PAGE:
Wi-Fi 6 Release 2, Or Why Naming Conventions Suck

I just noticed that the Wi-Fi Alliance announced a new spec for Wi-Fi 6 and Wi-Fi 6E. Long-time readers of this blog will know that I am a fan of referring to technology by the standard, not by a catch term that serves as a way to trademark something, like Pentium. Anyway, this updated new standard for wireless communications was announced on January 5th at CES and seems to be an entry in the long line of embarrassing companies that forget to think ahead when naming things.

Standards Bodies Suck

Let’s look at what’s included in the new release for Wi-Fi 6. The first and likely biggest thing to crow about is uplink multi-user MIMO. This technology is designed to enhance performance and reduce latency for things like video conferencing and uploading data. Essentially, it creates multi-user MIMO for data headed back the other direction. When the standard was first announced in 2018 who knew we would have spent two years using Zoom for everything? This adds functionality to help alleviate congestion for applications that upload lots of data.

The second new feature is power management. This one is aimed primarily at IoT devices. The combination of broadcast target wake time (TWT), extended sleep time, and multi-user spatial multiplexing power save (SMPS) are all aimed at battery powered devices. While the notes say that it’s an enterprise feature I’d argue this is aimed at the legion of new devices that need to be put into deep sleep mode and told to wake up at periodic intervals to transmit data. That’s not a laptop. That’s a sensor.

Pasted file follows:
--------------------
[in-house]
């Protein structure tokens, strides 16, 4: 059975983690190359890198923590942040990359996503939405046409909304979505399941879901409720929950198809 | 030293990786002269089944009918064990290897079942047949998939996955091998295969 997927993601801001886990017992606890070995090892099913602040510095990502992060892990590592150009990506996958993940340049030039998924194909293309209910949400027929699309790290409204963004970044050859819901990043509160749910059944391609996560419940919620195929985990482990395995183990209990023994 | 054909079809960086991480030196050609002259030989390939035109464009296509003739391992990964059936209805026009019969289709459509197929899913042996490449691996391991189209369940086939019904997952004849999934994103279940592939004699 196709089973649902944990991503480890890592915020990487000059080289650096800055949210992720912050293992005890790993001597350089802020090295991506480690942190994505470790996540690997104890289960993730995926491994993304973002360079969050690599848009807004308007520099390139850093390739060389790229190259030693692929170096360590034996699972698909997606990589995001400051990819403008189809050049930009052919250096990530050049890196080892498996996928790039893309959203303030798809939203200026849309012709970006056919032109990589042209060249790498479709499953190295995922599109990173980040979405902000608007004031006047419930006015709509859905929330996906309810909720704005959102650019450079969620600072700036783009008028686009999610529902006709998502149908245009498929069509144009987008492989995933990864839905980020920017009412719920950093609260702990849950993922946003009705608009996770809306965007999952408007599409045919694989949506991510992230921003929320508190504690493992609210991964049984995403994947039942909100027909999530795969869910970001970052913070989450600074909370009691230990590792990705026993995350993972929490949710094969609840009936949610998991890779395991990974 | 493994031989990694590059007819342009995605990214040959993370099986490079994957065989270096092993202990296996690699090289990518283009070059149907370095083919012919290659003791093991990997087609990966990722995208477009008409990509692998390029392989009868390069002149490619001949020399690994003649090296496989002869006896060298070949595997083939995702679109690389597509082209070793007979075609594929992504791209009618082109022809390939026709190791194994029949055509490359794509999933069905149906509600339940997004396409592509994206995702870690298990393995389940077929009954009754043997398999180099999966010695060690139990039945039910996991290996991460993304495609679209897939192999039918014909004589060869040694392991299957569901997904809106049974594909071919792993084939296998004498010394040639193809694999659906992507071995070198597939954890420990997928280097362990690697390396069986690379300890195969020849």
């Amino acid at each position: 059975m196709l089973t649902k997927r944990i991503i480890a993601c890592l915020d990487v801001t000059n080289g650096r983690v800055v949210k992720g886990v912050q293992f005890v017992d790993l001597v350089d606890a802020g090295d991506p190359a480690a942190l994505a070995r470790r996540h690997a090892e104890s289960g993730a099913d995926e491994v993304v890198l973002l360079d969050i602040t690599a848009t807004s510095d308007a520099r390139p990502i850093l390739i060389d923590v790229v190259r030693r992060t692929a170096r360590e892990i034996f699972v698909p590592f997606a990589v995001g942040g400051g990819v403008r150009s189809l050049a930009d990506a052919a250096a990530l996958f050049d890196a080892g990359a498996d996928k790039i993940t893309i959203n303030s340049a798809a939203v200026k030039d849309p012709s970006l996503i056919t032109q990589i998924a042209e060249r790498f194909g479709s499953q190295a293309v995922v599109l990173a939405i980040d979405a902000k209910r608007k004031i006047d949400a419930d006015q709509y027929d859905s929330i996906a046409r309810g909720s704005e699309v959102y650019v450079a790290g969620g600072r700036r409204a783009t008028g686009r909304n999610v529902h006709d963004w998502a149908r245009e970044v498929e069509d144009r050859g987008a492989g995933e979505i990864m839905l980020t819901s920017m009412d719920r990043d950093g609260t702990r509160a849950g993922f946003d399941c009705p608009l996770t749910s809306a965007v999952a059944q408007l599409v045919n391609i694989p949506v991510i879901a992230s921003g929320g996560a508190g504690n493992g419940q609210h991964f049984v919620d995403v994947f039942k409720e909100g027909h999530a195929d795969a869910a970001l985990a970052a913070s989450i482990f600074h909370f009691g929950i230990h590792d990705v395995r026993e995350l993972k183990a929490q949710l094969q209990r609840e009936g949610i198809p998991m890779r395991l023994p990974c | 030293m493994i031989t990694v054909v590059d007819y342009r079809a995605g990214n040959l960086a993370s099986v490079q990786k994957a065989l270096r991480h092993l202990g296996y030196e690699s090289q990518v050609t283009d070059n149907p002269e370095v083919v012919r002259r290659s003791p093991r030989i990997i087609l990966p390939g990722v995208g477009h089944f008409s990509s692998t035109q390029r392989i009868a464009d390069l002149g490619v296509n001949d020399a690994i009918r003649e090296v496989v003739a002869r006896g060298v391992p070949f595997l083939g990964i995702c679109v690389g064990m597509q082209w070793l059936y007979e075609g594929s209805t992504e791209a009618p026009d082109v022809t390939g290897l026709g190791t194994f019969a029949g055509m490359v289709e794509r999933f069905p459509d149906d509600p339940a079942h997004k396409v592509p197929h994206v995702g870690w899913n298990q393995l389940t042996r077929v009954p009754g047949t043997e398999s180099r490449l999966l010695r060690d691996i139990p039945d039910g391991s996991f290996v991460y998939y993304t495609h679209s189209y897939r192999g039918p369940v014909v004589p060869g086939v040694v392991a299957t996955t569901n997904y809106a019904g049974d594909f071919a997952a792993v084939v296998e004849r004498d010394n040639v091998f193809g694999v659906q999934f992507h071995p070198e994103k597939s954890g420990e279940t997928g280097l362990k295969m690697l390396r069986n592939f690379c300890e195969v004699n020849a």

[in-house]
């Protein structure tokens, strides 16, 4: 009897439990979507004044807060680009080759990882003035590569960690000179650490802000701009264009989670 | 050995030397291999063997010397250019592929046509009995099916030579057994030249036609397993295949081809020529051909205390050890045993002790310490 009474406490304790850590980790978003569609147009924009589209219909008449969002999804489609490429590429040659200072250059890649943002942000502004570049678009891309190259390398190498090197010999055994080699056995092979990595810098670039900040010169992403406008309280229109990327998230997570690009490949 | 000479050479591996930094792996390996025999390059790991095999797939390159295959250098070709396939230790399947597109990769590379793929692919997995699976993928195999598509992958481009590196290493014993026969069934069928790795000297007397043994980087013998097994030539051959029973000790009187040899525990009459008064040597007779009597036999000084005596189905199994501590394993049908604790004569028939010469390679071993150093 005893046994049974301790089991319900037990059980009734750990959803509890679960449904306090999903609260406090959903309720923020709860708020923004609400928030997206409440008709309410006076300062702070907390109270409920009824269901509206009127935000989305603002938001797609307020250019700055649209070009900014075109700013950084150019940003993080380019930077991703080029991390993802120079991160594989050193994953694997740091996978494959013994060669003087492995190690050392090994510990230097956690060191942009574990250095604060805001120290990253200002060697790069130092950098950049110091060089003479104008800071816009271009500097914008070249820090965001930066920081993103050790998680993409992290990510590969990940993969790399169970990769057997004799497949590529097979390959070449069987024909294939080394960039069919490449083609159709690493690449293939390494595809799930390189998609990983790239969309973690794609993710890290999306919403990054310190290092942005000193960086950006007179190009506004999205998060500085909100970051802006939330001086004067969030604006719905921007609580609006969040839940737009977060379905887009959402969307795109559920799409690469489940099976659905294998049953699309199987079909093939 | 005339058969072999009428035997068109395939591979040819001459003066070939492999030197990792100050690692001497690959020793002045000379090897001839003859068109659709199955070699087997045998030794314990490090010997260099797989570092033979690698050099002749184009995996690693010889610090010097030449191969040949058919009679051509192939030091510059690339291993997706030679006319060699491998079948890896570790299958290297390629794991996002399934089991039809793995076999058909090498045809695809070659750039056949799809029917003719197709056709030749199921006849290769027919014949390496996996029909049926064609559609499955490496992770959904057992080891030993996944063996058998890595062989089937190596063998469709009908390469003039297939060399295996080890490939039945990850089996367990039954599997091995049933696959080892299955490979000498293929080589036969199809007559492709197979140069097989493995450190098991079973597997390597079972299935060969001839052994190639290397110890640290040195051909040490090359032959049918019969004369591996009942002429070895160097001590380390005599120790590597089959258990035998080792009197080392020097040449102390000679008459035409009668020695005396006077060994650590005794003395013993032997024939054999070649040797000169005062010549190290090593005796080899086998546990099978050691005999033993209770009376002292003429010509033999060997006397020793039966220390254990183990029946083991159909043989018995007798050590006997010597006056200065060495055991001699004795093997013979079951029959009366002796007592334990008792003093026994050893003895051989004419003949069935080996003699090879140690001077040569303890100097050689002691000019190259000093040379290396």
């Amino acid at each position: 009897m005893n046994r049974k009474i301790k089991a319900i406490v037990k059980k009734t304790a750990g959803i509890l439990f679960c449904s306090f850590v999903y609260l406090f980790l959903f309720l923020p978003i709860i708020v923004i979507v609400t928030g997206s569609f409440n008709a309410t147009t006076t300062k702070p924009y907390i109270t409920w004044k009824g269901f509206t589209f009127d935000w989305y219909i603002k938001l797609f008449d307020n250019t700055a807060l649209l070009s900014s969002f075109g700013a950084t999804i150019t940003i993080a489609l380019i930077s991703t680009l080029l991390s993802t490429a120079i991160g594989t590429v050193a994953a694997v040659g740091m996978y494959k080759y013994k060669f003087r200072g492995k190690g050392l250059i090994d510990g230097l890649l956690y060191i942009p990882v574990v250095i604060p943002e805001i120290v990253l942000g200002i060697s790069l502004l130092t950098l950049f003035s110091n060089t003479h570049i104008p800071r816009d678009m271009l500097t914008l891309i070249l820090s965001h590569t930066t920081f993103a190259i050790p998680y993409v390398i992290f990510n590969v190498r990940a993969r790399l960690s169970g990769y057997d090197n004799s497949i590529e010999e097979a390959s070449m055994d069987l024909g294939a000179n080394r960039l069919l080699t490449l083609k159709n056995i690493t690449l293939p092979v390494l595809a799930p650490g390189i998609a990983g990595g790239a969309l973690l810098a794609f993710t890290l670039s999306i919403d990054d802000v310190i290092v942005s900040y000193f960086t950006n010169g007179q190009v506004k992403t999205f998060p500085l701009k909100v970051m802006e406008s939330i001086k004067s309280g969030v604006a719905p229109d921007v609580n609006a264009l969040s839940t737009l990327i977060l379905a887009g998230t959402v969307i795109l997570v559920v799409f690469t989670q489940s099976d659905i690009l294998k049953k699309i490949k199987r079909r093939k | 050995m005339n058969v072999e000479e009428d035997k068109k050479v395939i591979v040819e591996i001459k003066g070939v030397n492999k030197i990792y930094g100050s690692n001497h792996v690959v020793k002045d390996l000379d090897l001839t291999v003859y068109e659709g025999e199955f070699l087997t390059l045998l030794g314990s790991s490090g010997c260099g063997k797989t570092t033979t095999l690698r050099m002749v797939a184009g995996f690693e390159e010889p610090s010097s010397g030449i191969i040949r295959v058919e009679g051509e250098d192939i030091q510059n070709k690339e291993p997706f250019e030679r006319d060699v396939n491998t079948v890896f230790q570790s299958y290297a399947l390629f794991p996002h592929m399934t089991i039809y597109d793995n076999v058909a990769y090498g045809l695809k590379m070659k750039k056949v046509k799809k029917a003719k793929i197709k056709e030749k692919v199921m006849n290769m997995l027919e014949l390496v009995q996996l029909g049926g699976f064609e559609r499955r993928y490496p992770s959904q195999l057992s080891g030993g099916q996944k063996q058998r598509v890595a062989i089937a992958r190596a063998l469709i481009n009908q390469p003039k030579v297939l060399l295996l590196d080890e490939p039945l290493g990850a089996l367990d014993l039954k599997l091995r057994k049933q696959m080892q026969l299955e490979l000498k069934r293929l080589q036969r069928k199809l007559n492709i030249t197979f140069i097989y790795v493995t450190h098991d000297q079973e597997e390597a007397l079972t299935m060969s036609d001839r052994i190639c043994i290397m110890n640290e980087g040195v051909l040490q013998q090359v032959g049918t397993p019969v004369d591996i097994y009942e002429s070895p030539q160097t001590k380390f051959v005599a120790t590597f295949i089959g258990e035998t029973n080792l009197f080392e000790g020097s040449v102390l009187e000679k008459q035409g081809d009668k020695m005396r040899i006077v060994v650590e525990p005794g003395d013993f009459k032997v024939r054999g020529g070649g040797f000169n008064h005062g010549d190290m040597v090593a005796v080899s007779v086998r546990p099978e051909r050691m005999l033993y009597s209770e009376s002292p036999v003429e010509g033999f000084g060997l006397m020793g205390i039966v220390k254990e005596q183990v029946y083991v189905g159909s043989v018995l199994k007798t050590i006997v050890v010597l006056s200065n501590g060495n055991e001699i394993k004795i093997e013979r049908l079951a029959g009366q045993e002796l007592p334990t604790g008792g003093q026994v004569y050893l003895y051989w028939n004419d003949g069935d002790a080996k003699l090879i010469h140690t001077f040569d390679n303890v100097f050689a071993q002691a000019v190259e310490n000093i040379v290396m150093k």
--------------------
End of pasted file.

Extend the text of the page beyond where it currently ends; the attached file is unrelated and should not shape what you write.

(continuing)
Okay, so why are we getting these features now? I’d be willing to bet that these were the sacrificial items that were holding up the release of the original spec of 802.11ax. Standards bodies often find themselves in a pickle because they need to get the specifications out the door so manufacturers can start making gear. However, if there are holdups in the process it can delay time-to-market and force manufacturers to wait or take a gamble on the supported feature set. And if there is a particular feature that is being hotly debated it’s often dropped because of the argument or because it’s too complex to implement.

These features are what has been added to the new specification, which doesn’t appear to change the 802.11ax protocol name. And, of course, these features must be added to new hardware in order to be available, both in radios and client devices. So don’t expect to have the hot new Release 2 stuff in your hands just yet.

A Marketing Term By Any Other Name Stinks

Here’s where I’m just shaking my head and giggling to myself. Wi-Fi 6 Release 2 includes improvements for all three supported bands of 802.11ax – 2.4GHz, 5GHz, and 6GHz. That means that Wi-Fi 6 Release 2 supersedes Wi-Fi 6 and Wi-Fi 6E, which were both designed to denote 802.11ax in the original supported spectrums of 2.4 and 5GHz and then to the 6GHz spectrum when it was ratified by the FCC in the US.